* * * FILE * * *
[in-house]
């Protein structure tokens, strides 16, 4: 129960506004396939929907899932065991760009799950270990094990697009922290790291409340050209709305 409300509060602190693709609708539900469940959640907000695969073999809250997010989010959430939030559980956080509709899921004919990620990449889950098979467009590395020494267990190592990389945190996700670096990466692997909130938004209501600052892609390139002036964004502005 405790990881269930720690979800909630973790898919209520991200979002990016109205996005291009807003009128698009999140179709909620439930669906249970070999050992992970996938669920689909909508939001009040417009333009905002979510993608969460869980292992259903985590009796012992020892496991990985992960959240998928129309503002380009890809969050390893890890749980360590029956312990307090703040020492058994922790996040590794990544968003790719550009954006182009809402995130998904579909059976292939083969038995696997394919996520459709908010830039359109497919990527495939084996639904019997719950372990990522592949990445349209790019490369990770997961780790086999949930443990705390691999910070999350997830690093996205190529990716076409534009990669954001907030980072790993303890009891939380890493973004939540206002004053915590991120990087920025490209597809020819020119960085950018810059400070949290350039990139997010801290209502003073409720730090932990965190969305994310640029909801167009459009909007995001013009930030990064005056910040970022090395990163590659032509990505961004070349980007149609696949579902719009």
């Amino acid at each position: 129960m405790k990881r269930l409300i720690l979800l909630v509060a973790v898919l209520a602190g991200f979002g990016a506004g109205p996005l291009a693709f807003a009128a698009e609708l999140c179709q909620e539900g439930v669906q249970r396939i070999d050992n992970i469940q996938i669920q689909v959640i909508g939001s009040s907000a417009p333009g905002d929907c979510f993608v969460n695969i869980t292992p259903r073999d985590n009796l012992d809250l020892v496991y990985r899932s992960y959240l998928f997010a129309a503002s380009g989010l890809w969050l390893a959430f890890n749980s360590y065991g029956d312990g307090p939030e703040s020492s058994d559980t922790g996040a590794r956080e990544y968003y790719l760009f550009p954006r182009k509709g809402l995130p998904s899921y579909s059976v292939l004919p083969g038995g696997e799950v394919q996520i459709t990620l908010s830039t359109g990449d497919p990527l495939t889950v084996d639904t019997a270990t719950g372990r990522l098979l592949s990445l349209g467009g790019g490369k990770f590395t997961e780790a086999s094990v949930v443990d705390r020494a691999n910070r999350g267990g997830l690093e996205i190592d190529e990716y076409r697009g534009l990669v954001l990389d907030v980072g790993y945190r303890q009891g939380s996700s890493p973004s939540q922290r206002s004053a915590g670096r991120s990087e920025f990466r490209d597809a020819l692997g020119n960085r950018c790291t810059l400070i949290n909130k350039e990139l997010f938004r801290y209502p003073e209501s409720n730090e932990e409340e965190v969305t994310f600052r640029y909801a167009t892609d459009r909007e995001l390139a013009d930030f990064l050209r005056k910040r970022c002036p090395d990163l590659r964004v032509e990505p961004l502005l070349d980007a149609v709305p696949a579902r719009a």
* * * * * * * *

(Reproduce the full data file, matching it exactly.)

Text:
[in-house]
């Protein structure tokens, strides 16, 4: 129960506004396939929907899932065991760009799950270990094990697009922290790291409340050209709305 409300509060602190693709609708539900469940959640907000695969073999809250997010989010959430939030559980956080509709899921004919990620990449889950098979467009590395020494267990190592990389945190996700670096990466692997909130938004209501600052892609390139002036964004502005 405790990881269930720690979800909630973790898919209520991200979002990016109205996005291009807003009128698009999140179709909620439930669906249970070999050992992970996938669920689909909508939001009040417009333009905002979510993608969460869980292992259903985590009796012992020892496991990985992960959240998928129309503002380009890809969050390893890890749980360590029956312990307090703040020492058994922790996040590794990544968003790719550009954006182009809402995130998904579909059976292939083969038995696997394919996520459709908010830039359109497919990527495939084996639904019997719950372990990522592949990445349209790019490369990770997961780790086999949930443990705390691999910070999350997830690093996205190529990716076409534009990669954001907030980072790993303890009891939380890493973004939540206002004053915590991120990087920025490209597809020819020119960085950018810059400070949290350039990139997010801290209502003073409720730090932990965190969305994310640029909801167009459009909007995001013009930030990064005056910040970022090395990163590659032509990505961004070349980007149609696949579902719009």
């Amino acid at each position: 129960m405790k990881r269930l409300i720690l979800l909630v509060a973790v898919l209520a602190g991200f979002g990016a506004g109205p996005l291009a693709f807003a009128a698009e609708l999140c179709q909620e539900g439930v669906q249970r396939i070999d050992n992970i469940q996938i669920q689909v959640i909508g939001s009040s907000a417009p333009g905002d929907c979510f993608v969460n695969i869980t292992p259903r073999d985590n009796l012992d809250l020892v496991y990985r899932s992960y959240l998928f997010a129309a503002s380009g989010l890809w969050l390893a959430f890890n749980s360590y065991g029956d312990g307090p939030e703040s020492s058994d559980t922790g996040a590794r956080e990544y968003y790719l760009f550009p954006r182009k509709g809402l995130p998904s899921y579909s059976v292939l004919p083969g038995g696997e799950v394919q996520i459709t990620l908010s830039t359109g990449d497919p990527l495939t889950v084996d639904t019997a270990t719950g372990r990522l098979l592949s990445l349209g467009g790019g490369k990770f590395t997961e780790a086999s094990v949930v443990d705390r020494a691999n910070r999350g267990g997830l690093e996205i190592d190529e990716y076409r697009g534009l990669v954001l990389d907030v980072g790993y945190r303890q009891g939380s996700s890493p973004s939540q922290r206002s004053a915590g670096r991120s990087e920025f990466r490209d597809a020819l692997g020119n960085r950018c790291t810059l400070i949290n909130k350039e990139l997010f938004r801290y209502p003073e209501s409720n730090e932990e409340e965190v969305t994310f600052r640029y909801a167009t892609d459009r909007e995001l390139a013009d930030f990064l050209r005056k910040r970022c002036p090395d990163l590659r964004v032509e990505p961004l502005l070349d980007a149609v709305p696949a579902r719009a």